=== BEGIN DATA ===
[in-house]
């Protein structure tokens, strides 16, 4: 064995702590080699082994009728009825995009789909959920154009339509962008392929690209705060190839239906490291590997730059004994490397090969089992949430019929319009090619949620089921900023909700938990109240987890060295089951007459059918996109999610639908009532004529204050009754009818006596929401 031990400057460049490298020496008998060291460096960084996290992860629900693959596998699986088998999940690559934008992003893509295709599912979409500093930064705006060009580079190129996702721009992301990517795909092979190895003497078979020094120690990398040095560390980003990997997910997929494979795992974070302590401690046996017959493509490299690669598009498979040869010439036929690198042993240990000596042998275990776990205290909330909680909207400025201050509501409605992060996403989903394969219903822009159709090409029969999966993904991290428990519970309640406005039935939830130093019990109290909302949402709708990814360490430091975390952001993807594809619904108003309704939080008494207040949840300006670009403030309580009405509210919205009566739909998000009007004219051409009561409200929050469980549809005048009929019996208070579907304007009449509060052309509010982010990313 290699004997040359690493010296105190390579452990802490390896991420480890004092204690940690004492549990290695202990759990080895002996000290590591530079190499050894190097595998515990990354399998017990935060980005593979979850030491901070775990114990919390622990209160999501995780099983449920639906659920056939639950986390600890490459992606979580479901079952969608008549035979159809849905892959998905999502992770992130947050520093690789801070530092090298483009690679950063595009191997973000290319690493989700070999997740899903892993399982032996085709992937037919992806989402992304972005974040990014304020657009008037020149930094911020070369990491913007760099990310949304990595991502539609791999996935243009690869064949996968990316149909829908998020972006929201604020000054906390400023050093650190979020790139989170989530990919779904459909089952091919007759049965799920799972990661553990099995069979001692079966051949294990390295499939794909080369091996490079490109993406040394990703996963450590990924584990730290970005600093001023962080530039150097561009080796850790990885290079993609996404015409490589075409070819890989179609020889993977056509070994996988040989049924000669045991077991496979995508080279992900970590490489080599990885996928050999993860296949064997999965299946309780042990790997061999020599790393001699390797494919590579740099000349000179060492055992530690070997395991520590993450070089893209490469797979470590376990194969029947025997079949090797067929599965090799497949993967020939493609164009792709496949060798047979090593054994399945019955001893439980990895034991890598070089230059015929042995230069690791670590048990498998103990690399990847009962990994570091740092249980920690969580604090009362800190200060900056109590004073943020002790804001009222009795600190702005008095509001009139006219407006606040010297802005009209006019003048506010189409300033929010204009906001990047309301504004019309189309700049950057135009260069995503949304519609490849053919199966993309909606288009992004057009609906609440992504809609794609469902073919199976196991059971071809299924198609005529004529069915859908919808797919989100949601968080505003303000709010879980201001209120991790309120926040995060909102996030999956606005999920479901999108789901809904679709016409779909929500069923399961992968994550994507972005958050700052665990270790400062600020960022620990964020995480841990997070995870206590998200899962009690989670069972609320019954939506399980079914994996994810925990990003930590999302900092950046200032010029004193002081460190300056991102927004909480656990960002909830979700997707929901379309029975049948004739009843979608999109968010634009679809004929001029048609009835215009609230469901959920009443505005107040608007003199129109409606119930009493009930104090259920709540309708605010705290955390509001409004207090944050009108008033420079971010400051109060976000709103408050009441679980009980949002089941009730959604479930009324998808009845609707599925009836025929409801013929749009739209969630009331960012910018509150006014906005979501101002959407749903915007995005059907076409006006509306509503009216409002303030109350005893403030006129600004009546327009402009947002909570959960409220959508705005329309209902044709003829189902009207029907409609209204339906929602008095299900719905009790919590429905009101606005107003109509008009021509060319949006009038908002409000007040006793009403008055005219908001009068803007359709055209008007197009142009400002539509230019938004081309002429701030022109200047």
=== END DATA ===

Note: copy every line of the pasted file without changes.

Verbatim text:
[in-house]
């Protein structure tokens, strides 16, 4: 064995702590080699082994009728009825995009789909959920154009339509962008392929690209705060190839239906490291590997730059004994490397090969089992949430019929319009090619949620089921900023909700938990109240987890060295089951007459059918996109999610639908009532004529204050009754009818006596929401 031990400057460049490298020496008998060291460096960084996290992860629900693959596998699986088998999940690559934008992003893509295709599912979409500093930064705006060009580079190129996702721009992301990517795909092979190895003497078979020094120690990398040095560390980003990997997910997929494979795992974070302590401690046996017959493509490299690669598009498979040869010439036929690198042993240990000596042998275990776990205290909330909680909207400025201050509501409605992060996403989903394969219903822009159709090409029969999966993904991290428990519970309640406005039935939830130093019990109290909302949402709708990814360490430091975390952001993807594809619904108003309704939080008494207040949840300006670009403030309580009405509210919205009566739909998000009007004219051409009561409200929050469980549809005048009929019996208070579907304007009449509060052309509010982010990313 290699004997040359690493010296105190390579452990802490390896991420480890004092204690940690004492549990290695202990759990080895002996000290590591530079190499050894190097595998515990990354399998017990935060980005593979979850030491901070775990114990919390622990209160999501995780099983449920639906659920056939639950986390600890490459992606979580479901079952969608008549035979159809849905892959998905999502992770992130947050520093690789801070530092090298483009690679950063595009191997973000290319690493989700070999997740899903892993399982032996085709992937037919992806989402992304972005974040990014304020657009008037020149930094911020070369990491913007760099990310949304990595991502539609791999996935243009690869064949996968990316149909829908998020972006929201604020000054906390400023050093650190979020790139989170989530990919779904459909089952091919007759049965799920799972990661553990099995069979001692079966051949294990390295499939794909080369091996490079490109993406040394990703996963450590990924584990730290970005600093001023962080530039150097561009080796850790990885290079993609996404015409490589075409070819890989179609020889993977056509070994996988040989049924000669045991077991496979995508080279992900970590490489080599990885996928050999993860296949064997999965299946309780042990790997061999020599790393001699390797494919590579740099000349000179060492055992530690070997395991520590993450070089893209490469797979470590376990194969029947025997079949090797067929599965090799497949993967020939493609164009792709496949060798047979090593054994399945019955001893439980990895034991890598070089230059015929042995230069690791670590048990498998103990690399990847009962990994570091740092249980920690969580604090009362800190200060900056109590004073943020002790804001009222009795600190702005008095509001009139006219407006606040010297802005009209006019003048506010189409300033929010204009906001990047309301504004019309189309700049950057135009260069995503949304519609490849053919199966993309909606288009992004057009609906609440992504809609794609469902073919199976196991059971071809299924198609005529004529069915859908919808797919989100949601968080505003303000709010879980201001209120991790309120926040995060909102996030999956606005999920479901999108789901809904679709016409779909929500069923399961992968994550994507972005958050700052665990270790400062600020960022620990964020995480841990997070995870206590998200899962009690989670069972609320019954939506399980079914994996994810925990990003930590999302900092950046200032010029004193002081460190300056991102927004909480656990960002909830979700997707929901379309029975049948004739009843979608999109968010634009679809004929001029048609009835215009609230469901959920009443505005107040608007003199129109409606119930009493009930104090259920709540309708605010705290955390509001409004207090944050009108008033420079971010400051109060976000709103408050009441679980009980949002089941009730959604479930009324998808009845609707599925009836025929409801013929749009739209969630009331960012910018509150006014906005979501101002959407749903915007995005059907076409006006509306509503009216409002303030109350005893403030006129600004009546327009402009947002909570959960409220959508705005329309209902044709003829189902009207029907409609209204339906929602008095299900719905009790919590429905009101606005107003109509008009021509060319949006009038908002409000007040006793009403008055005219908001009068803007359709055209008007197009142009400002539509230019938004081309002429701030022109200047």